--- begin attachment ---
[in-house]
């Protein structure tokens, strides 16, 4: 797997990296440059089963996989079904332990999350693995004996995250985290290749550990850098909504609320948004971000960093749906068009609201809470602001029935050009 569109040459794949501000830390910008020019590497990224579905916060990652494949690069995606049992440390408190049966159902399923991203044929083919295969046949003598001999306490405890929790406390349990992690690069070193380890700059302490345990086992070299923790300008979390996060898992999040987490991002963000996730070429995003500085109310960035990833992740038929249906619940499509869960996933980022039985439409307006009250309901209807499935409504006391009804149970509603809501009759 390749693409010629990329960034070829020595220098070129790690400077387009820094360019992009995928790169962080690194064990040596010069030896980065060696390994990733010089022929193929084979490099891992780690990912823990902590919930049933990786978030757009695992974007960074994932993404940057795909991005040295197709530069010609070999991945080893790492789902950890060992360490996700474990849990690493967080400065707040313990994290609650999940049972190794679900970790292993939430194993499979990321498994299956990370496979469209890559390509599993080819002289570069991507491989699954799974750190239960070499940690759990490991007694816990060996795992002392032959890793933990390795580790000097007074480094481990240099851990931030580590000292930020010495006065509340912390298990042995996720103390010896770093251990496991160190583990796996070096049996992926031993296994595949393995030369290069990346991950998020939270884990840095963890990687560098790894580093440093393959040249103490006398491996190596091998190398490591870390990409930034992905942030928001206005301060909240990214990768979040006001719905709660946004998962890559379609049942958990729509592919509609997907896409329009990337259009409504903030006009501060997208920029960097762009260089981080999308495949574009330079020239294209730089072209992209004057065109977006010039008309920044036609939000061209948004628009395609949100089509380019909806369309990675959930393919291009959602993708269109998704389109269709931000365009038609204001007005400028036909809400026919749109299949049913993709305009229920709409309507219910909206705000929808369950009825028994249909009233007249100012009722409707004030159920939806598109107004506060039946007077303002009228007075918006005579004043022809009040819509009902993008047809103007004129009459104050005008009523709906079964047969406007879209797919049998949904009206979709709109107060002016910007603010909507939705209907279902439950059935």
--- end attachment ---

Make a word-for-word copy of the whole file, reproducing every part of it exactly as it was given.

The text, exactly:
[in-house]
């Protein structure tokens, strides 16, 4: 797997990296440059089963996989079904332990999350693995004996995250985290290749550990850098909504609320948004971000960093749906068009609201809470602001029935050009 569109040459794949501000830390910008020019590497990224579905916060990652494949690069995606049992440390408190049966159902399923991203044929083919295969046949003598001999306490405890929790406390349990992690690069070193380890700059302490345990086992070299923790300008979390996060898992999040987490991002963000996730070429995003500085109310960035990833992740038929249906619940499509869960996933980022039985439409307006009250309901209807499935409504006391009804149970509603809501009759 390749693409010629990329960034070829020595220098070129790690400077387009820094360019992009995928790169962080690194064990040596010069030896980065060696390994990733010089022929193929084979490099891992780690990912823990902590919930049933990786978030757009695992974007960074994932993404940057795909991005040295197709530069010609070999991945080893790492789902950890060992360490996700474990849990690493967080400065707040313990994290609650999940049972190794679900970790292993939430194993499979990321498994299956990370496979469209890559390509599993080819002289570069991507491989699954799974750190239960070499940690759990490991007694816990060996795992002392032959890793933990390795580790000097007074480094481990240099851990931030580590000292930020010495006065509340912390298990042995996720103390010896770093251990496991160190583990796996070096049996992926031993296994595949393995030369290069990346991950998020939270884990840095963890990687560098790894580093440093393959040249103490006398491996190596091998190398490591870390990409930034992905942030928001206005301060909240990214990768979040006001719905709660946004998962890559379609049942958990729509592919509609997907896409329009990337259009409504903030006009501060997208920029960097762009260089981080999308495949574009330079020239294209730089072209992209004057065109977006010039008309920044036609939000061209948004628009395609949100089509380019909806369309990675959930393919291009959602993708269109998704389109269709931000365009038609204001007005400028036909809400026919749109299949049913993709305009229920709409309507219910909206705000929808369950009825028994249909009233007249100012009722409707004030159920939806598109107004506060039946007077303002009228007075918006005579004043022809009040819509009902993008047809103007004129009459104050005008009523709906079964047969406007879209797919049998949904009206979709709109107060002016910007603010909507939705209907279902439950059935």